The Charleston County School Board opened C.A. Brown High School in 1962 as part of its “equalization” effort, aimed at avoiding having to racially integrate schools.
But despite the unsavory reason for building the school, C.A. Brown became a nurturing and stabilizing force on the city’s East Side, said Louester Robinson, dean of Trident Technical College’s Palmer Campus. That campus sits on the site of the former high school, which closed in 1982.
Trident Tech, the C.A. Brown Alumni Association, the Eastside Neighborhood Association and the Preservation Society of Charleston celebrated the legacy of the high school Thursday by placing a historic marker on the campus. This year marks 50 years since the school opened.
The event was part of the Palmer Campus’ annual Spirit Week, which included a day Thursday to focus on the East Side community.
Robinson said that before C.A. Brown was built, all black students who lived on the peninsula attended Burke High School, which was overcrowded.
The school district built C.A. Brown as “a last-ditch effort to remain separate but equal,” she said.
“That’s the elephant in the room we don’t like to talk about,” Robinson said, “but we’re talking about it.”
Aurora Harris, community outreach manager for the Preservation Society of Charleston, said between 1951 and 1962, the school district opened 25 new schools for black students. The equalization effort ended in 1963 and the district began the process of integration, she said.
The high school was named after Charles A. Brown, who was white and chairman of the school board. Brown died while the school was under construction. His son, Charles A. Brown Jr., attended the unveiling of the marker.
Alumni of C.A. Brown were focused Thursday on celebrating the life of the school and its contributions to the community.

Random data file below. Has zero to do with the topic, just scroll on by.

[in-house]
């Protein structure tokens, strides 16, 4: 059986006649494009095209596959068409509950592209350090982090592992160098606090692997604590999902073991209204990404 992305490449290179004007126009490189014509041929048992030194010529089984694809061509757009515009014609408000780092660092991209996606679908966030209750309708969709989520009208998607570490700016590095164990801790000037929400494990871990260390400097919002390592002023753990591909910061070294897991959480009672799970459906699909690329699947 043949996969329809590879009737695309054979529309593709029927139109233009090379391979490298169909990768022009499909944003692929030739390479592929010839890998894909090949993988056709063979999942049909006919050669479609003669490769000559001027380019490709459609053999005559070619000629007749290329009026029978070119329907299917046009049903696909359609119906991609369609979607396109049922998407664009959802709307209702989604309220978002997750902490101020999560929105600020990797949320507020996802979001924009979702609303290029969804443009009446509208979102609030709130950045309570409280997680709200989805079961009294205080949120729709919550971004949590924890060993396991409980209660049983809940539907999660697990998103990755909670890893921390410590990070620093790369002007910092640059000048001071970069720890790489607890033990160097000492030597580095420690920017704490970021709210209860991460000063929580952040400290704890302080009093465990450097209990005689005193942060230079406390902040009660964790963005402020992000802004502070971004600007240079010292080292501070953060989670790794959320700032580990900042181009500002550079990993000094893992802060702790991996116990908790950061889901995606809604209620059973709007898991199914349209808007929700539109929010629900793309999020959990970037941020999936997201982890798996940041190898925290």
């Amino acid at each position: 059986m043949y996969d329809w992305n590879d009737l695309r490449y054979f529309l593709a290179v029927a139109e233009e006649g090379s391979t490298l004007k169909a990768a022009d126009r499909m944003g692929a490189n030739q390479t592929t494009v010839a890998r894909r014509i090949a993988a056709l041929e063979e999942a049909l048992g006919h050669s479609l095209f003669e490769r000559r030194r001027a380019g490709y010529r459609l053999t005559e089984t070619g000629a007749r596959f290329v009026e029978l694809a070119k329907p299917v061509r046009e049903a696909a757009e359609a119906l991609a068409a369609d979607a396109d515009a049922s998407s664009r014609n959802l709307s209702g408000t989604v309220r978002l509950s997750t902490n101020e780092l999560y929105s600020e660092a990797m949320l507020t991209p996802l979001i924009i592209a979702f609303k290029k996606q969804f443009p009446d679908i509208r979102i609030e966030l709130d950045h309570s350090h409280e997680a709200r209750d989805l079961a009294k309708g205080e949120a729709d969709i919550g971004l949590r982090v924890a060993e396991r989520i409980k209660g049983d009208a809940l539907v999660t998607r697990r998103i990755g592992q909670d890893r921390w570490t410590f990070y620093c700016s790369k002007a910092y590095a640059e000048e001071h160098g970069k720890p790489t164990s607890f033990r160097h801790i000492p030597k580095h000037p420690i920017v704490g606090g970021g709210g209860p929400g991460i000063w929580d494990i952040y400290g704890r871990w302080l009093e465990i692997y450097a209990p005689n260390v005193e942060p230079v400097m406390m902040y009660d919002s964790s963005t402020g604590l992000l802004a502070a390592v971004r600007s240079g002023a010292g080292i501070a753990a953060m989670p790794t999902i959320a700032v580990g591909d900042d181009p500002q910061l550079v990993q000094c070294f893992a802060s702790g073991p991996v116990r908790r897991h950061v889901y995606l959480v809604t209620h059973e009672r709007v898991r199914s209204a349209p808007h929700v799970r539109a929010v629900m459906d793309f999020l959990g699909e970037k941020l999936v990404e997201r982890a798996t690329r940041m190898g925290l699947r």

Retired Air Force Gen. Henry Taylor, a 1967 graduate of C.A. Brown, spoke at the ceremony. He was there, as an eighth-grade student, the day the school opened.
He said many successful people, including doctors, lawyers and educators, graduated from C.A. Brown, and he thanked the teachers who worked there and “grew an Air Force general.”
Robinson, who researched the life and history of C.A. Brown High School as a diversity scholar for the National Trust for Historic Preservation, agreed with Taylor on the important influence of teachers.
They were an extremely important part of the black community in those years, she said. They nurtured students not only academically but in all aspects of their lives.
“They groomed us like Motown singers,” she said, teaching students how to speak and dress properly. “They taught us we were going to go somewhere, but when we got there, we would be on stage.”
Joey Washington, a 1980 graduate and president of the school’s alumni association, said graduates are fiercely loyal to their alma mater. “We are determined to keep our legacy and the spirit alive.”
Reach Diane Knich at 937-5491 or on Twitter @dianeknich.